Steel industry facing first strike in 30 years

Press Association
Tata Steel pensions row
Tata Steel pensions row

Workers at Tata Steel have voted by almost 9-1 to go on strike in a row over pensions, threatening the first national walkout in the industry for more than 30 years.

Members of the Community union backed strikes by 88% and other forms of action by 96% in a turnout of 76% - all well above new thresholds for union ballots being planned by the Government.

Unions are protesting against plans to close the British Steel Pension Scheme to future accrual, which they say could see workers retiring at 65 instead of 60.

The company has warned that its pension scheme is heading for a huge shortfall of £2 billion .

Roy Rickhuss, general secretary of Community, said: "We stand on the brink of the first national strike in the steel industry for over 30 years.

"This is not where we wanted to be but Tata now has an opportunity to end this dispute by removing the threat of scheme closure and discussing alternative measures to resolve the challenges faced by the scheme, something the unions have been prepared to do since November last year.

"Throughout those discussions, the company said it needed to address a deficit of just under £1 billion and the unions were prepared to look at measures that would have wiped that out, without closing the scheme.

"Community's members at Tata Steel have now spoken loud and clear. Steelworkers are determined to stand up to Tata. They have not been fooled by the company's propaganda. They have voted overwhelmingly for their pensions, their families and their futures. The company should heed this message and return to meaningful discussions with the unions in line with Tata's values of responsibility and integrity.

"Through Community's network of Tata Steel union representatives, we will begin to consult our members on the kind of action that they want to take. Any action we do take will aim to cause maximum disruption to the company with minimum pain for our members. We hope this can be avoided if Tata return to the negotiating table with new proposals."

Members of Community's executive will meet on Monday to discuss the next move.

Before the ballot result was announced, chief executive of Tata Steel's European operations Karl Koehler sent an open letter to workers urging them not to support industrial action.

"Our actions have been aimed at developing an affordable and sustainable pension scheme through changes that are fair and balanced for all those who work for us, from the younger generation to our longer-serving team members who have given most of their lives to the UK steel industry.

"The past few years have seen the UK, and most of the world, go through the worst financial crisis for generations. One of the consequences has been record low interest rates. And like savings in the bank, our pension scheme's assets have not been growing fast enough to keep up with increases in the expected cost of providing benefits.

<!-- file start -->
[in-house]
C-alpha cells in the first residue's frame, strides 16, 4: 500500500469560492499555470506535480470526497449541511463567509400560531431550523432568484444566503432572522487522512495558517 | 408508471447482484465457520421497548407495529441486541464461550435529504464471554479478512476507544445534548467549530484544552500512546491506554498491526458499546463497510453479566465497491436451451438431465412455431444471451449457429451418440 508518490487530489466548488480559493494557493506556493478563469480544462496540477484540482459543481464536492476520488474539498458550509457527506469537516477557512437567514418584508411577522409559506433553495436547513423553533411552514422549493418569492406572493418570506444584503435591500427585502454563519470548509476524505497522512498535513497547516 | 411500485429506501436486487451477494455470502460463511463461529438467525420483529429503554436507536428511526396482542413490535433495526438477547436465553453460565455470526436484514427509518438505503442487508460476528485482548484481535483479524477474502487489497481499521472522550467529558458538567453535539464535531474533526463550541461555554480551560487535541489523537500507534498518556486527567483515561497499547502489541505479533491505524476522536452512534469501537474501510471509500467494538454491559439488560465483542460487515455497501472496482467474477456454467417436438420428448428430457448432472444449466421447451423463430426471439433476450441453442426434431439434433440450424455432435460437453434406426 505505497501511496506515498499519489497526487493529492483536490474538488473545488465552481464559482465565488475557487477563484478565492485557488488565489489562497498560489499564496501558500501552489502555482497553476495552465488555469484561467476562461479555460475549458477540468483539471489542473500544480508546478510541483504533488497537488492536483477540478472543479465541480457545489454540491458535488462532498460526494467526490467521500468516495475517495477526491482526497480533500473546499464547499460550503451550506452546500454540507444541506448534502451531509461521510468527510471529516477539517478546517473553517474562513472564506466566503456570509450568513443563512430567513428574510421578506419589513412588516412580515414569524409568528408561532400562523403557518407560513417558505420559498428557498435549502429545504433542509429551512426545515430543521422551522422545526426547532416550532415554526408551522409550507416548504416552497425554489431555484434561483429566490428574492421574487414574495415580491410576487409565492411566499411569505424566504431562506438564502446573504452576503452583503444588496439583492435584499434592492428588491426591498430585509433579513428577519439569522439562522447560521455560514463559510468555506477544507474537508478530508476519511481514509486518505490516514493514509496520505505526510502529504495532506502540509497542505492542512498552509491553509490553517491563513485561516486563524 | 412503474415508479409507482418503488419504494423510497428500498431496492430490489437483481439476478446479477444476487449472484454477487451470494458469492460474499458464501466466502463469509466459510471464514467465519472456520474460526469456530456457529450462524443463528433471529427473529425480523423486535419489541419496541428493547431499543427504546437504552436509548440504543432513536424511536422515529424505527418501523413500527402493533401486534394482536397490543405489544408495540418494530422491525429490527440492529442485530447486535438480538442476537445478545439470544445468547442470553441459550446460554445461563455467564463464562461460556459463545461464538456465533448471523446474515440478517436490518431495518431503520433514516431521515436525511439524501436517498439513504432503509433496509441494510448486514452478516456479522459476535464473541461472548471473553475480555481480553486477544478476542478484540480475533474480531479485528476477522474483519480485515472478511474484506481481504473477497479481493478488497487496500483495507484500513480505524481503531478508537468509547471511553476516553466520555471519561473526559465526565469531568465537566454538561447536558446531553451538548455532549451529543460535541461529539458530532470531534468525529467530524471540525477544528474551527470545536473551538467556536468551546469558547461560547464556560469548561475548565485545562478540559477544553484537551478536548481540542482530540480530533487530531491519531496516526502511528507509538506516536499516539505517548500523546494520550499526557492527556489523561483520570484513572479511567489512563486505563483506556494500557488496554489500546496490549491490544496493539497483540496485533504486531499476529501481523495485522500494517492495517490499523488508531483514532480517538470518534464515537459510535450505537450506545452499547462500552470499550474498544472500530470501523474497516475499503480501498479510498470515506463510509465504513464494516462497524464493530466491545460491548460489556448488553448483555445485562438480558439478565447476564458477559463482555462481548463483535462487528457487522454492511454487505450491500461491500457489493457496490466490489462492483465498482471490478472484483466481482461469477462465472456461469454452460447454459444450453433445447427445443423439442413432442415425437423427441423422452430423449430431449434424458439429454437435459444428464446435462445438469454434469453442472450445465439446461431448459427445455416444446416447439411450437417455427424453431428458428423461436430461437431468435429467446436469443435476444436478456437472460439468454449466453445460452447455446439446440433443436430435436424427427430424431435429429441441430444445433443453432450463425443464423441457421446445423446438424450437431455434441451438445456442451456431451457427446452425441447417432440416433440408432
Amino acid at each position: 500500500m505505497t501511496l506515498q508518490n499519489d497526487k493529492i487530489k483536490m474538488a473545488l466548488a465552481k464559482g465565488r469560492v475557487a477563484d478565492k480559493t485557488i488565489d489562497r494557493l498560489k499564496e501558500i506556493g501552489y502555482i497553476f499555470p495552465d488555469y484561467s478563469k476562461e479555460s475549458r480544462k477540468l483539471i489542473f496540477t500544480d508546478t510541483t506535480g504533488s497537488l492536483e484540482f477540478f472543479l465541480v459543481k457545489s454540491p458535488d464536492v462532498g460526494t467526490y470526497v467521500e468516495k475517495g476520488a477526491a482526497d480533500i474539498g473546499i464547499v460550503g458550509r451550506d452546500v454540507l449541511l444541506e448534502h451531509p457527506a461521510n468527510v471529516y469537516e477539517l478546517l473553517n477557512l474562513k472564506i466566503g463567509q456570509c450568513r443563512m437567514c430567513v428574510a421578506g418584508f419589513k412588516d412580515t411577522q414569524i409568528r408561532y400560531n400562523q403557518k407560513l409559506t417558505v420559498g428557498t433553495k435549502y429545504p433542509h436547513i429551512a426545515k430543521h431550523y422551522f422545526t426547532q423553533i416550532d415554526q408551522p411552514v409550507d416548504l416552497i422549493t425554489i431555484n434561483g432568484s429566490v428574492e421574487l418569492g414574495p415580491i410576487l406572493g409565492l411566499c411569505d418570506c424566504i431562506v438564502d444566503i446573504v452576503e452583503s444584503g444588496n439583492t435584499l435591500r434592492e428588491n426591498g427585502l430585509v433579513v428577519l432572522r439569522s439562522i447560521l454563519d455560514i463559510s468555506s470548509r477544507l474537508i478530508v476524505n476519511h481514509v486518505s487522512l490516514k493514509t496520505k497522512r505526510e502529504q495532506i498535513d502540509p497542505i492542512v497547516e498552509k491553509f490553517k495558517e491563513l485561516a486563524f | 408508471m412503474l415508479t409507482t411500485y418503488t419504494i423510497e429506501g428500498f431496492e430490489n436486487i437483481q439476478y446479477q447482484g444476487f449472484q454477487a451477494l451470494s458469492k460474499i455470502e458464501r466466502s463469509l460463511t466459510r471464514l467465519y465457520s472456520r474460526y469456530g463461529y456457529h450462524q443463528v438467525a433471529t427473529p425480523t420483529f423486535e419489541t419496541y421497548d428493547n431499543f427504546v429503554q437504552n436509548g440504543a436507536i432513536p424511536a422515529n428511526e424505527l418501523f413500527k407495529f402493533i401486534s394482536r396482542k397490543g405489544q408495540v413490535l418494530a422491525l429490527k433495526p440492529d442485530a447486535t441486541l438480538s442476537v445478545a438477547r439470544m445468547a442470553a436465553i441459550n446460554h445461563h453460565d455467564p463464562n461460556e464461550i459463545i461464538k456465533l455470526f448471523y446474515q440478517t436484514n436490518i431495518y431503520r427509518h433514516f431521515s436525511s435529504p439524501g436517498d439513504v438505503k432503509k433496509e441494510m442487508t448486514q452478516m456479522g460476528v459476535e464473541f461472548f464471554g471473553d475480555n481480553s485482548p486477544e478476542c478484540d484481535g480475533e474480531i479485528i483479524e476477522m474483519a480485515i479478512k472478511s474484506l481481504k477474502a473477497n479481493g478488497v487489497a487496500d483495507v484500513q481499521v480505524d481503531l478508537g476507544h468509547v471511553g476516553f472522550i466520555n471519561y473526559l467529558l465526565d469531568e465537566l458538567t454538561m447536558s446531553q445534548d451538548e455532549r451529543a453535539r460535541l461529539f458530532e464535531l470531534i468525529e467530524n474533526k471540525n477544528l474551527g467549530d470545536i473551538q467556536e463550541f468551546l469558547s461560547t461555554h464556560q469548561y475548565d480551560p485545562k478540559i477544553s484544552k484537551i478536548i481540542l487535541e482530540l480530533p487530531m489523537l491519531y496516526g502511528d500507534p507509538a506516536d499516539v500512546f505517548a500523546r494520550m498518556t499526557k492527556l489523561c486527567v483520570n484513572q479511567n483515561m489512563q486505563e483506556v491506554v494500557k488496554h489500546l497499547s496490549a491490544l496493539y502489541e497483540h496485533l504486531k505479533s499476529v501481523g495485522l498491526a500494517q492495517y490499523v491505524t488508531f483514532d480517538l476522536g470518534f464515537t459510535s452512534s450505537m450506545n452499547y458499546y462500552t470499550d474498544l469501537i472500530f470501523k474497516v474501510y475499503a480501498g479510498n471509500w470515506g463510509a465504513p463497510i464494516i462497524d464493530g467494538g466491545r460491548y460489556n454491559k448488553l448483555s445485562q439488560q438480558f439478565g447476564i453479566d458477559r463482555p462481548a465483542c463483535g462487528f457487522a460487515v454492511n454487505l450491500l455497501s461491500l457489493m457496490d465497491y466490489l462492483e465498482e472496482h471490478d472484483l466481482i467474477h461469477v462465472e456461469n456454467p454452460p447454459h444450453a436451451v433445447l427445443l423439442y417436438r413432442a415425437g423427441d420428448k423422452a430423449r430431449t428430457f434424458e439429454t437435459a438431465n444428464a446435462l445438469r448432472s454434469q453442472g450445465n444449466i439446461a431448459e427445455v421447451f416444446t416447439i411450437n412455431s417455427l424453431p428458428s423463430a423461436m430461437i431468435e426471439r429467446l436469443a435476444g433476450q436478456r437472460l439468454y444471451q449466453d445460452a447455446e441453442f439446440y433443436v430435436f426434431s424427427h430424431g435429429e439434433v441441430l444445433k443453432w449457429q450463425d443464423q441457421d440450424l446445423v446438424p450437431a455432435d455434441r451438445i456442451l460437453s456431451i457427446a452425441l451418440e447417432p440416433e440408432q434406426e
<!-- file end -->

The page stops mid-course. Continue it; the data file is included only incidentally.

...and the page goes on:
"The result has been a huge shortfall of up to £2 billion, which is clearly not sustainable," said the letter.

"The changes we've proposed to our UK pension scheme will help protect the benefits colleagues have already earned. They will also, crucially, ensure a good pension for our people in the future which is both affordable and sustainable.

"Of course we looked at keeping the final salary scheme running, a scheme which by today's standards is a very generous package. Indeed, we initially proposed reasonable measures to the unions that would have addressed the huge shortfall while also being fair and balanced to all colleagues across the age range. Sadly, this was rejected by the trade unions.

"The unions continue to insist on keeping unaffordable early retirement enhancements in the pension scheme which would favour our older colleagues - but would be to the detriment of younger members of the team. I believe the unions' proposals would be unfair and unbalanced.

"Because of this, we have been unable to agree on a way forward. But we have always said we are open to talks and further negotiations with the unions and that continues to be the case."

More than 6,000 Community members were balloted.

The GMB said its members at Tata Steel had also voted in favour of strikes.

National officer Dave Hulse said: "GMB members have sent a clear message to the company that they will not sit back and let them take away their hard earned pensions.

"The company need to take the threat away of closing the final salary scheme and come back around the table to have meaningful negotiations before this is taken out of their hands. Our members will take whatever action is needed to keep the scheme open.

"We have lost faith in the company and its leadership and believe the company are putting the business at serious risk. They now have an opportunity of putting things right by sitting down with the steel committee and having meaningful discussions that are acceptable to all."

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